Sunday, June 1, 2014

Yangzom Brauen's "Across Many Mountains": Book Review

Probably the first Swiss-Tibetan ever, at least as a writer, actress, and activist, this granddaughter of a Buddhist nun who fled the Chinese invasion of her homeland, with her little child in tow, tells her family's story over three generations. Efficiently conveyed, without sentiment or romantic reverie, Brauen narrates how Kunsang, her grandmother, married in the Nyingma order, which tolerated if not encouraged such liaisons, her father, a monk. This period, of course, takes place in the pre-Chinese decades, when Tibet remained remote and its class structure and traditions firmly endured. Even now, Brauen admits, her "mola" affirms many of the old ways, despite a life which has pulled her away, first to refugee camp in India, then asylum in Switzerland, and now visiting her daughter, Yangzom's "amala," who resides as an artist in New York City's affluent enclave of cosmopolitan Chelsea.

The author compares herself to the bottom of a sandwich; between the tsampa dough of her grandmother and Sonam, her mother's "juicy filling" partaking of both ends but remaining intact and flavorful, Yangzom represents wholesome wheat bread. She tells the saga of half a century and more directly. Her highly educated grandparents did not feel, she insists, part of a backward society, nor did those under them feel that they resented the traditional ways. All was seen in thrall to a higher order. People did not question their place in a stratified and long-settled society.

With the Chinese refusing to let Tibet, then or now, develop in its own way and time to reform and modernity, it's sobering to find that Lhasa has been reduced to a garish, polluted Chinese city, and that the ancestral settlement of Pang, visited in a poignant journey back home, survives but part in ruins, as the monks resist the spies planted in such places by the PRC to ensure conformity. Brauen as an activist has been arrested for her part in demonstrating in Moscow against this regime when it held the 2008 Summer Olympics, and her path, from Bern to Berlin to Los Angeles, all bear symbolic territory, she observes, reveals her steadfast commitment to gaining if not independence then autonomy for her familial homeland. Since her birth in Switzerland in 1970, she has a unique p-o-v.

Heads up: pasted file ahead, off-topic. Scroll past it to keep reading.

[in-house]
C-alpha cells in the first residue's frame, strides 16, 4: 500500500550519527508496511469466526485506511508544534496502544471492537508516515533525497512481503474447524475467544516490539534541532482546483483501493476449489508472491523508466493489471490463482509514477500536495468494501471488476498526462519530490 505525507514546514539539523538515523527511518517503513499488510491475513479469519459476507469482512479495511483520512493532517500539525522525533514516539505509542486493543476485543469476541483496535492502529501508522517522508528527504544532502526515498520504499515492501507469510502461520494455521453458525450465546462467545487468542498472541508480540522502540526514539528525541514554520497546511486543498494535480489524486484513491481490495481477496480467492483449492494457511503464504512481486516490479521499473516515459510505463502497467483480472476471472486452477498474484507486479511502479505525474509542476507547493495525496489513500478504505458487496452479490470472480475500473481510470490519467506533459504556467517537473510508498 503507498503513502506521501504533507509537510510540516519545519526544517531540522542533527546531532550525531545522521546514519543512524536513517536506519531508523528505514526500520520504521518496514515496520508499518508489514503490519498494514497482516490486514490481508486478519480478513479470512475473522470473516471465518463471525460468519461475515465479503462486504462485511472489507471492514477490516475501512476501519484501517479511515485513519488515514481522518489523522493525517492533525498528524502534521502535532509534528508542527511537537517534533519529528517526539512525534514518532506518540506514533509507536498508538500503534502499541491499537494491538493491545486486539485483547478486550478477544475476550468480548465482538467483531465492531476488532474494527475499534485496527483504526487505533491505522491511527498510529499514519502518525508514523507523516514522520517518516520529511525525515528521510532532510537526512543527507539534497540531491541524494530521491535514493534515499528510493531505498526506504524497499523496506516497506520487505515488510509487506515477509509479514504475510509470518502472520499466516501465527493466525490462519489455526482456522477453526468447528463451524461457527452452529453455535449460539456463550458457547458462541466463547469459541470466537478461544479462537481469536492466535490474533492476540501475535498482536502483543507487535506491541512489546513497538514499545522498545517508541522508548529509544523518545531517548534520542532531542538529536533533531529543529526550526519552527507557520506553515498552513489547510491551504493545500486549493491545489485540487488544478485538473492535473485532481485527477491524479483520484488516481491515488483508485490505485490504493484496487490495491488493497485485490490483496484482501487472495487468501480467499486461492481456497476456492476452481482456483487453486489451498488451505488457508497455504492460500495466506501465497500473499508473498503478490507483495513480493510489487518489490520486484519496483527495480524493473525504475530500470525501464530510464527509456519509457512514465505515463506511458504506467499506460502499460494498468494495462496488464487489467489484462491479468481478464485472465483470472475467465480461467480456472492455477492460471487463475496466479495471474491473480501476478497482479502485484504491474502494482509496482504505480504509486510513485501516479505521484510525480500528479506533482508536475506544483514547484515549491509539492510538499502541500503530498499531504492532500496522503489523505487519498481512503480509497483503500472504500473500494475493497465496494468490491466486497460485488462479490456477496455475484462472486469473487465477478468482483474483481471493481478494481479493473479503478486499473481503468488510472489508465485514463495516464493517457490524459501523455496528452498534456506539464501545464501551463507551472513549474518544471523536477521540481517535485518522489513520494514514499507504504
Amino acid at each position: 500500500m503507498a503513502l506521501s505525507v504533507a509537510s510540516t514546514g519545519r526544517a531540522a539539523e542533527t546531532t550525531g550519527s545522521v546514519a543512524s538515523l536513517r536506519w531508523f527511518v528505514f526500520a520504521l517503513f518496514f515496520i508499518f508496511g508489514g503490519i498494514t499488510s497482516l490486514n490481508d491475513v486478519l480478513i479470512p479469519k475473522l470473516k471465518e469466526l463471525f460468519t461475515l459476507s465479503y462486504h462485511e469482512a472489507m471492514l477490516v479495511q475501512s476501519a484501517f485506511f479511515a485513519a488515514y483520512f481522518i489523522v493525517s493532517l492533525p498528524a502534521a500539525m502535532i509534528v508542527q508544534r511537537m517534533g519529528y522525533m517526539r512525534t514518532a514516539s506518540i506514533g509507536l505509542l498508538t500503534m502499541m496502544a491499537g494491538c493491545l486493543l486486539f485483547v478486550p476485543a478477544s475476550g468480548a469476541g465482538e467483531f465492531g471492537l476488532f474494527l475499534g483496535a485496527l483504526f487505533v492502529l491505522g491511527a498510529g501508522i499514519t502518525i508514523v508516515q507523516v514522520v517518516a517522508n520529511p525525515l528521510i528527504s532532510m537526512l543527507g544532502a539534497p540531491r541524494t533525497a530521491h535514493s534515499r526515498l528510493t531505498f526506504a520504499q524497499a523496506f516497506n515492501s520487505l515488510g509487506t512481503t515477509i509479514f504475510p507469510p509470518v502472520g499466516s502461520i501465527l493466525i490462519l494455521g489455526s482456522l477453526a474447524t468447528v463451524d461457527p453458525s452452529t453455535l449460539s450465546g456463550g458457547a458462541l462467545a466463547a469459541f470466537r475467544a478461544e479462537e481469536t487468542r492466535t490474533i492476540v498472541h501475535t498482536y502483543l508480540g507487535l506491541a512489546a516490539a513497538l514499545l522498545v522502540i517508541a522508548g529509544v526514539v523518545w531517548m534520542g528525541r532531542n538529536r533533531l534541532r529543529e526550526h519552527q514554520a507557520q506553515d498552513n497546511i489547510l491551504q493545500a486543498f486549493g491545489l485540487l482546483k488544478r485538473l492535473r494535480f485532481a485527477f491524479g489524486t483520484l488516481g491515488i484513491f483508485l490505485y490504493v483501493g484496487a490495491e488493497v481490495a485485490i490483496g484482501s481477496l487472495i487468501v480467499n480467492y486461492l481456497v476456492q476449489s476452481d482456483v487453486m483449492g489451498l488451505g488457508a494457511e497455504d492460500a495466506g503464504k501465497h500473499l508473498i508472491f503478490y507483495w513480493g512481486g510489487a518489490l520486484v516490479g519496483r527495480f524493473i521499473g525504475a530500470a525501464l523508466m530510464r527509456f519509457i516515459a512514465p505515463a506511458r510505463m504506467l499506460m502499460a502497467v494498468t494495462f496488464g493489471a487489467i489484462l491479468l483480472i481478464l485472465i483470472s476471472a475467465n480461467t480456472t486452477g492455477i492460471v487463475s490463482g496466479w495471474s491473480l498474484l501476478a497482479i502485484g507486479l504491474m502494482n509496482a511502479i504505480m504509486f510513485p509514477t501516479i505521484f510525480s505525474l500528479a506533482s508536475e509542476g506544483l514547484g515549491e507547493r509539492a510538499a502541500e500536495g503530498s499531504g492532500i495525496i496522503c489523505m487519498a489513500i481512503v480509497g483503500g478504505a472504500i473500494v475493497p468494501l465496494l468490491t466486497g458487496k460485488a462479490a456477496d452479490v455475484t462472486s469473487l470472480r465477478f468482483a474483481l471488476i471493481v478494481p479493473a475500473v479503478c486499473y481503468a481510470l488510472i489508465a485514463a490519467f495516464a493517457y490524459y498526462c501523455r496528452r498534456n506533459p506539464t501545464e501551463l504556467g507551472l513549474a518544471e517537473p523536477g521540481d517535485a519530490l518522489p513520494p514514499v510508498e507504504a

She reveals small tidbits which enrich her tale. I've read a few Tibetan accounts, but hers stands out for its natural and welcome portrayal of a rare combination of monastic and lay outlooks on Buddhism and Tibetan society within the same living lineage, its focus on women, and its European and American perspectives from one rarely and well-placed to make such a perspective come alive. For instance, we learn that meat was divided up among eaters as widely as possible to diffuse the negative karmic impact of its consumption in a harsh land; the wheel was known to Tibetans, but rather than revealing them as primitive for not using it, they preferred to keep it holy by not putting it into action. The result was that beasts of burden, animal and human, had to labor instead at raw toil.

Brauen presents fairly Tibet as it was, and she does not sensationalize or preach. Still, we see in Sonam's coming of age as a refugee and then immigrant to Swiss Germany the considerable challenge she and her mother faced, let alone the determination of her "pala," her father from another distinguished family, descended from an earlier religious exile, John Calvin. Martin Brauen's work as an ethnographer, sparked by youthful encounters with the first Tibetans who settled in 1961, led to his embrace of the culture, and his own curatorial career and friendship with the Dalai Lama. (See my review of his fascinating study into Western and Tibetan depictions of this land, Dreamworld Tibet.)

Translated from German in 2011 by Katy Derbyshire, this reads as if it originated in English, and flows. Brauen is not a fancy writer, and it's not often that we get such passages as simply describing the setting of the labor camp where Tibetans had to toil breaking boulders into gravel for roads: "The endless rains transformed the paths into raging torrents, the forest floor into a damp sponge, and the grand roads into washed-out, impassable tracks." But choosing to downplay the prose may be wise. The calm precision of her language and its modest focus prevent this from digressing, even if the pace and tone remain largely muted after the Tibetan sections, with naturally more drama and tension.

What she seeks is noteworthy. "I am determined never to stop standing up for human rights and far-reaching autonomy, so that my people do not face the same destiny as the Native Americans or the Australian Aborigines--leading a tragic life as dying races of insignificant and landless folklore performers." Given my own study of how Bhutan has faced its own pressures, caught in its own Buddhist redoubt between Indian expansion, Nepalese incursion, and Tibetan-PRC threat, and my own identity as a "native Irish" student of its ancestral language and cultural remnants, I can relate.

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